"Yes, I wrote the story of 'I'm No Angel' myself. It's all about a girl who lost her reputation and never missed it." So said Mae West in 1933, the last year before the American motion-picture industry voluntarily surrendered to three decades of censorship by the Hays Office, properly known as the Production Code Administration. Nominally, the Production Code had been in effect since 1930, when mounting protests against sin and scandal in Hollywood (both on-screen and off) prompted nervous studio heads, producers and distributors to adopt it as a safety measure against government regulation. Then as now, however, Hollywood paid nothing but pious lip service to the concept of self-restraint. Until July 1934, when the Code finally gained teeth under the direction of Roman Catholic newspaperman Joseph I. Breen, the studios not only ignored but flouted its directives in a series of wild, racy, sexy and subversive films that, up till now, have been largely forgotten by both audiences and film scholars.
On the heels of a major retrospective at Film Forum in New York, two new books now chart the course of this freewheeling era in Hollywood history when vice went unpunished on the screen and gangsters, call girls, adulterers, con men, romantic revolutionaries and "moral reprobates" were, by all standards of measurement, the favored heroes of American cinematic culture. It was a period when movies were "a realm of moral anarchy," as Thomas Doherty writes in his important and entertaining documentary study, "Pre-Code Hollywood."
The four years between the surface adoption of the Code and the final triumph of the Hays Office corresponded with the worst of the Great Depression and, simultaneously, the advent of talking pictures -- two events that left the studios scrambling for new ideas and desperate to retain their hold on a rapidly dwindling audience. As it happened, that audience was in a foul mood, seeking not just "escape" from the grim economic reality of the time but something to whet its increasingly cynical, anti-authoritarian appetite. Not since the Civil War had the American public been so ripe for rebellion. Hollywood's four-year excursion into sin and temptation ended only with the presidency of Franklin Roosevelt and the consolidation of national recovery efforts at the federal level, when the threat of government intervention became real and the studios bowed to the inevitable.
Doherty, director of the film studies program at Brandeis University, came to his topic after seeing a restored and uncut print of "Tarzan and His Mate" (1934), which included "an eye-opening underwater swim scene featuring Johnny Weissmuller, barely clad in a loin cloth, and a body double for Maureen O'Sullivan clad not at all."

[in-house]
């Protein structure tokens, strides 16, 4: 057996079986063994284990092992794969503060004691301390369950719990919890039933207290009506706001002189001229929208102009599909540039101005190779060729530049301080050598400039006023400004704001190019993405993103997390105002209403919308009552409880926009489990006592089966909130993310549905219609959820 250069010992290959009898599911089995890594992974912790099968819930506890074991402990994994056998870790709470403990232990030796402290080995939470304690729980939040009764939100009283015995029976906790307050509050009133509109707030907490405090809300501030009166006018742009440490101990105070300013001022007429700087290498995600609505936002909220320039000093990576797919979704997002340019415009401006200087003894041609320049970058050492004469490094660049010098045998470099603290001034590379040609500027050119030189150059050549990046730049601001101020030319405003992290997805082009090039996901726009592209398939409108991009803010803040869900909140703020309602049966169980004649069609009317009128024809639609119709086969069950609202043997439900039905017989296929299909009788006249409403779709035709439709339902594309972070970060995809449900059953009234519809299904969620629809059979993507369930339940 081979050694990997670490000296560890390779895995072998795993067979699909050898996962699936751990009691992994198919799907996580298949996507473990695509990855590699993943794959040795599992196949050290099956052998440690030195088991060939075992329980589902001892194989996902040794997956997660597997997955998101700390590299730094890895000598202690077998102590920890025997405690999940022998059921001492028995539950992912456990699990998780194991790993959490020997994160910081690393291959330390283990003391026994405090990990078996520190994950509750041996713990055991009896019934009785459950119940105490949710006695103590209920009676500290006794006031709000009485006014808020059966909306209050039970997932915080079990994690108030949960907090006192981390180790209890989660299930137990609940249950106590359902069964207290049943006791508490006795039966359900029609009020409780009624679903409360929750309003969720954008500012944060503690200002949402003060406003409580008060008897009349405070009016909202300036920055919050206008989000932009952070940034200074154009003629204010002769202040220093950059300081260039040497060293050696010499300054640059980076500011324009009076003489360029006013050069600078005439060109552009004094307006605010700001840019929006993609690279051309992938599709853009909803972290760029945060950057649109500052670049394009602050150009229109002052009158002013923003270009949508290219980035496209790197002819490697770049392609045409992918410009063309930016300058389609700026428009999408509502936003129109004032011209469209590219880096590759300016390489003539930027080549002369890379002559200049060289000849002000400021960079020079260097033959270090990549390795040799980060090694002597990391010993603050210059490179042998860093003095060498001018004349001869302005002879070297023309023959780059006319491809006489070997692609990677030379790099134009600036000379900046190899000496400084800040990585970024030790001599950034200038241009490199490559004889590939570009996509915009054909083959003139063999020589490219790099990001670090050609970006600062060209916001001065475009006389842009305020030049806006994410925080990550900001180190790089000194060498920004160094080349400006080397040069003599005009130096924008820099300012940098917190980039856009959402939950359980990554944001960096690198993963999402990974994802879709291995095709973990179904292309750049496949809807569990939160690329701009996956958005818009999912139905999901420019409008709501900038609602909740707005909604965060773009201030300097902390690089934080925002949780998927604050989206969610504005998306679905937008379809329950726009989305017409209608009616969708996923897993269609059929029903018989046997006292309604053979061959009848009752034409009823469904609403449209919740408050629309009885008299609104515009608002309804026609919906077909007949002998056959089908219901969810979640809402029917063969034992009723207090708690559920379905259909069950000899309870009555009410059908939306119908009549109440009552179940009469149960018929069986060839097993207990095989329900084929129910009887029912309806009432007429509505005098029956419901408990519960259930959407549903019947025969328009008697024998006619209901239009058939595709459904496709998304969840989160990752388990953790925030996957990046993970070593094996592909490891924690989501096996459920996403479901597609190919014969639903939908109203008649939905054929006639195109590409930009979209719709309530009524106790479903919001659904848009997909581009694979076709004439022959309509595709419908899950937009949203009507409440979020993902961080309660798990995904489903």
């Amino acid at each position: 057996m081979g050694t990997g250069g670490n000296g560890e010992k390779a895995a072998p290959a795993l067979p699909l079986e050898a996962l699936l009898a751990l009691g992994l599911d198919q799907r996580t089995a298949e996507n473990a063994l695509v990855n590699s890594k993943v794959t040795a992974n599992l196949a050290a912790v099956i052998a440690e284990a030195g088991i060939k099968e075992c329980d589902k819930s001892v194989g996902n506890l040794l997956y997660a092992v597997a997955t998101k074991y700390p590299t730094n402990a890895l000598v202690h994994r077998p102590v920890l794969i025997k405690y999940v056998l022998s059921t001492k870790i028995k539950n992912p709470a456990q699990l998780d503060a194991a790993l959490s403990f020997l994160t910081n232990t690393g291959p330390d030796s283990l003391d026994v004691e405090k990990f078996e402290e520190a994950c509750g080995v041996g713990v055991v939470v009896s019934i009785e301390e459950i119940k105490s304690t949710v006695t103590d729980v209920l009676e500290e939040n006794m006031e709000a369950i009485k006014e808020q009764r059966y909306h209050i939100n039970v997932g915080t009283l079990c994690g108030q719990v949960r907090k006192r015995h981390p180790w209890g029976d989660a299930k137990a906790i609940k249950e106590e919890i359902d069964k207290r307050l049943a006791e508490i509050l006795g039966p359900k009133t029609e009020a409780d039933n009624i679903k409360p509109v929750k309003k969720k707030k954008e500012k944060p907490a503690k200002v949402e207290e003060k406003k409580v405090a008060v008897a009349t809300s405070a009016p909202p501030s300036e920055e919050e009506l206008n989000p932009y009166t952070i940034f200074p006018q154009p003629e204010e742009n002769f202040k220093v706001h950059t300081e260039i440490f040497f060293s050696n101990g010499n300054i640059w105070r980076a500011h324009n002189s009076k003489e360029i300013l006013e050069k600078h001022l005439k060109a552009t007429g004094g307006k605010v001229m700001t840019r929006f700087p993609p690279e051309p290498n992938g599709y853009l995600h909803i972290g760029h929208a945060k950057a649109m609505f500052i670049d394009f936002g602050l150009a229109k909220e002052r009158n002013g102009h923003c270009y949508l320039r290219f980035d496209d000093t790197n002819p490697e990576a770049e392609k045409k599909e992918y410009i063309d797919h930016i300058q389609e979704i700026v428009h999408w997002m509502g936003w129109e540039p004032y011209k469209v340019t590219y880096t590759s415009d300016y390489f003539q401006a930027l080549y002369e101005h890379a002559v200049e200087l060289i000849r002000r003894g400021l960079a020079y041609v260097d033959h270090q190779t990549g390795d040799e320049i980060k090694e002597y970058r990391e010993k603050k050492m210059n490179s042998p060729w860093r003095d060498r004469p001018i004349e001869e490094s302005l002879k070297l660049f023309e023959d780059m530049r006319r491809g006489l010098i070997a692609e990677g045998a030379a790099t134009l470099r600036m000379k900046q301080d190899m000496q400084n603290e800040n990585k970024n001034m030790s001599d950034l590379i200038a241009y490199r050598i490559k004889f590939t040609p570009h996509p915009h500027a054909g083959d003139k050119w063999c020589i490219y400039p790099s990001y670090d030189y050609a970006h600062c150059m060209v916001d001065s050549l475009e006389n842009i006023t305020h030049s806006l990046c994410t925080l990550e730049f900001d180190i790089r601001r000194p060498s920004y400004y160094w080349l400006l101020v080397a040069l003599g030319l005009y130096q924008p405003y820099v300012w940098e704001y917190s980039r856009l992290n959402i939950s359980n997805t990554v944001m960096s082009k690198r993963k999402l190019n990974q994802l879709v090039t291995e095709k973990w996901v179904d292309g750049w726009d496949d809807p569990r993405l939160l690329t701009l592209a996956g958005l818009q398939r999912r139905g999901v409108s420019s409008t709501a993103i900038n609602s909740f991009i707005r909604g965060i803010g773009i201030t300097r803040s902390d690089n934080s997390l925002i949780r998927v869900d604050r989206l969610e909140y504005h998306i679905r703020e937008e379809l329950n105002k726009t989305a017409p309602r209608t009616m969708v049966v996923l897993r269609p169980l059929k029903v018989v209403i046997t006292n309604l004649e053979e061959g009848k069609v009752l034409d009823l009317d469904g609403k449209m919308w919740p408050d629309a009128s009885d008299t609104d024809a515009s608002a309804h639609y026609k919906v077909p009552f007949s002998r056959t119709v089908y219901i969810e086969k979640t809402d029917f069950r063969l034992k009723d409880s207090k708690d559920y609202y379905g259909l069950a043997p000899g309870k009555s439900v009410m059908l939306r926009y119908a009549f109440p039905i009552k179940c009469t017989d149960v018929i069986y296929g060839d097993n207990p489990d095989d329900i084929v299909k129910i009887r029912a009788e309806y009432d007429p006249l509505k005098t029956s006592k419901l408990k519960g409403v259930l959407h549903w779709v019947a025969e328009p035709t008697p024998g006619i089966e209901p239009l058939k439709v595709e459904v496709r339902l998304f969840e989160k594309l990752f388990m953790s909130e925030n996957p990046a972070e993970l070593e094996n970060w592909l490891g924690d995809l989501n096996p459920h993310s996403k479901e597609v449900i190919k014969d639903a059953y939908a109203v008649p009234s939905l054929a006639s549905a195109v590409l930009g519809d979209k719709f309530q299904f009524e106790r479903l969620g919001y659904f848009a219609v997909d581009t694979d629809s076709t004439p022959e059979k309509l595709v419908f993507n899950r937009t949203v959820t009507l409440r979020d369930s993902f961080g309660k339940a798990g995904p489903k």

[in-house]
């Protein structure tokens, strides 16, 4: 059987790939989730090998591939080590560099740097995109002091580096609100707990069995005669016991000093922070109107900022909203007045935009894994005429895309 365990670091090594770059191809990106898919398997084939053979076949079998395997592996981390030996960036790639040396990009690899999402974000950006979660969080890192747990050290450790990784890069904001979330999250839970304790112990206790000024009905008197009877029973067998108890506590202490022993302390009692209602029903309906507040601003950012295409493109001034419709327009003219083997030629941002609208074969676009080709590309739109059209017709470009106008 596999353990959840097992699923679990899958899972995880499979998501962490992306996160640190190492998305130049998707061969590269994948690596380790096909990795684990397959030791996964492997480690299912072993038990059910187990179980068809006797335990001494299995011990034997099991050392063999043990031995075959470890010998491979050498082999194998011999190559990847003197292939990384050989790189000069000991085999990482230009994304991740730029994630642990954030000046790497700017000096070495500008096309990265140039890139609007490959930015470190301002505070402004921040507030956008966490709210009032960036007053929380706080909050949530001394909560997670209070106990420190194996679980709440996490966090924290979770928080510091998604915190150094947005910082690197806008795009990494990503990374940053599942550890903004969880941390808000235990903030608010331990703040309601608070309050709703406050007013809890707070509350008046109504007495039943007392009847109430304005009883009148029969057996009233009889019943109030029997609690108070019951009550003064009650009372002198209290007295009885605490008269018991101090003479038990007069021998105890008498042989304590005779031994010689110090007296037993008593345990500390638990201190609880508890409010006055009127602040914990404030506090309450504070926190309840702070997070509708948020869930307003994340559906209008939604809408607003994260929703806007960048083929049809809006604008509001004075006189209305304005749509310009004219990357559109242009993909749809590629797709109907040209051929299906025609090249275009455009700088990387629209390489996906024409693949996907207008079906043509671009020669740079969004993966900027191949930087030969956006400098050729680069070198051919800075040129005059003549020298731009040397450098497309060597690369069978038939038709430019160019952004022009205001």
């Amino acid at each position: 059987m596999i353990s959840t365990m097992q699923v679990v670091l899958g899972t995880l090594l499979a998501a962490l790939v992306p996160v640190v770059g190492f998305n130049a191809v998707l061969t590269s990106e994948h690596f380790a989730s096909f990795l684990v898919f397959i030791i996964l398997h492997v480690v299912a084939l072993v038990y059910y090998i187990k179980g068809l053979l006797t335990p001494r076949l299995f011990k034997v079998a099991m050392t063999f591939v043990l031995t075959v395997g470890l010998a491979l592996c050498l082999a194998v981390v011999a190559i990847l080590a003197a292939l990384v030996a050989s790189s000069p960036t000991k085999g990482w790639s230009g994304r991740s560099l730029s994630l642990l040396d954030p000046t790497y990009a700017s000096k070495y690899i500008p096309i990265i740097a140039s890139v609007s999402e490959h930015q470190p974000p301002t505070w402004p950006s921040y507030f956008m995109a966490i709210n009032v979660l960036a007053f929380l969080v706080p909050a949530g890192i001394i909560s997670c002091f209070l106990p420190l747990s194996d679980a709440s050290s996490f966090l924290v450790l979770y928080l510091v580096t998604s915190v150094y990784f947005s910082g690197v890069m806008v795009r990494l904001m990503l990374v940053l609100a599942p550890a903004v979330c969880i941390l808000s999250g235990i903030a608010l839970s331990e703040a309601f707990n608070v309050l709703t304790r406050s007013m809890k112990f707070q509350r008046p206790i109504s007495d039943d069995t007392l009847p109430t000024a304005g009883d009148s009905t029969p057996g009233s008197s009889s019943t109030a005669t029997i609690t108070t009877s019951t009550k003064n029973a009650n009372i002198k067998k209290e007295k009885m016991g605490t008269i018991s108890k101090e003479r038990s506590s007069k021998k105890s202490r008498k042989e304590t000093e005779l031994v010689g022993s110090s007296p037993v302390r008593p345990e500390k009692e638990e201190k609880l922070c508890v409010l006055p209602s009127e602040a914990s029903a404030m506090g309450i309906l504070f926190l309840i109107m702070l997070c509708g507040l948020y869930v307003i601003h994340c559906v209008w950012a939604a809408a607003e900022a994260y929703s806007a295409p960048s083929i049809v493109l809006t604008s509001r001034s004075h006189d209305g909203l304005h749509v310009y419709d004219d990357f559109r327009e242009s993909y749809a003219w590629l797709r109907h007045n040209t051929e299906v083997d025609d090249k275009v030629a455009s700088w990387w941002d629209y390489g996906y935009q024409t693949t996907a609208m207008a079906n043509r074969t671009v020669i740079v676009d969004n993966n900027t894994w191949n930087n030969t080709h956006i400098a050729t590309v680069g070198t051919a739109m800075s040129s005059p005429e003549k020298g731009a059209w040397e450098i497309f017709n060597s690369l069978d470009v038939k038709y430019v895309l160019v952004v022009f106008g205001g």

To anyone raised on the syrupy, tightly muzzled romances of a later era, the open sensuality of the pre-Code years is bound to come as a shock. West, "Paramount's gift to a jaded world," promoted sex by both mocking and flaunting it. Jean Harlow happily traded her virtue for money and chauffeurs. Men exposed their sweaty chests long before Clark Gable doffed his shirt in "It Happened One Night," while the cultured androgyny of Dietrich and Garbo suggested "erotic alternatives" to a public hungry for defiance as well as sensation. On top of all that was the huge proliferation of gangster films, horror films, "wisecrack" comedies, "racial adventures" and "preachment yarns" of social reform: "The promiscuous embrace of sex was only the most commercial and carnal element of a broader assault on traditional values," Doherty writes. "The complete spectrum of vice, not sex alone, infested the films in question, an epicurean indulgence in activities illegal, forbidden and stimulating."
"Pre-Code Hollywood" is not just a valuable exercise in film scholarship but also a fascinating cultural history of America in crisis. Doherty's discussion of Roosevelt's notorious manipulation of the mass media is itself worth the price of the book. (Among other things, the author explodes the currently fashionable myth that American voters were unaware of Roosevelt's confinement to a wheelchair, and for this alone he should win an award.)
With few exceptions, as Doherty admits, the films of the pre-Code era can't stand up next to the brilliant, lavishly produced fantasies of Hollywood's ensuing Golden Age, which began with the full adoption of the Code in 1934 and ended with the advent of the ratings system in 1968. That Hollywood produced its finest work under direct censorship is a stubborn paradox for the culture wars. "The sad lesson of film archaeology," Doherty writes, "is that quite a few forgotten movies have earned their consignment to oblivion."
Memorable indeed, by contrast, are the still photographs reproduced in Mark A. Vieira's "Sin in Soft Focus," which covers the same period in Hollywood history in a handsome coffee-table format. Vieira's text is by necessity briefer than Doherty's but no less lively and provocative. At a time when Hollywood is again under pressure to stanch the flow of violence, smut and mindless titillation in its product, press reaction to the rediscovery of pre-Code films has so far taken a "plus ga change" approach. One glance at the gorgeous stills in Vieira's book will convince you that plus ga change, plus c'est a whole lot less.
One striking photograph shows Marlene Dietrich dancing a voodoo number with a crew of Hollywood Hottentots in "Blonde Venus." With images like that as competition, who, in 60 years, will remember Cameron Diaz with a glob of semen in her hair?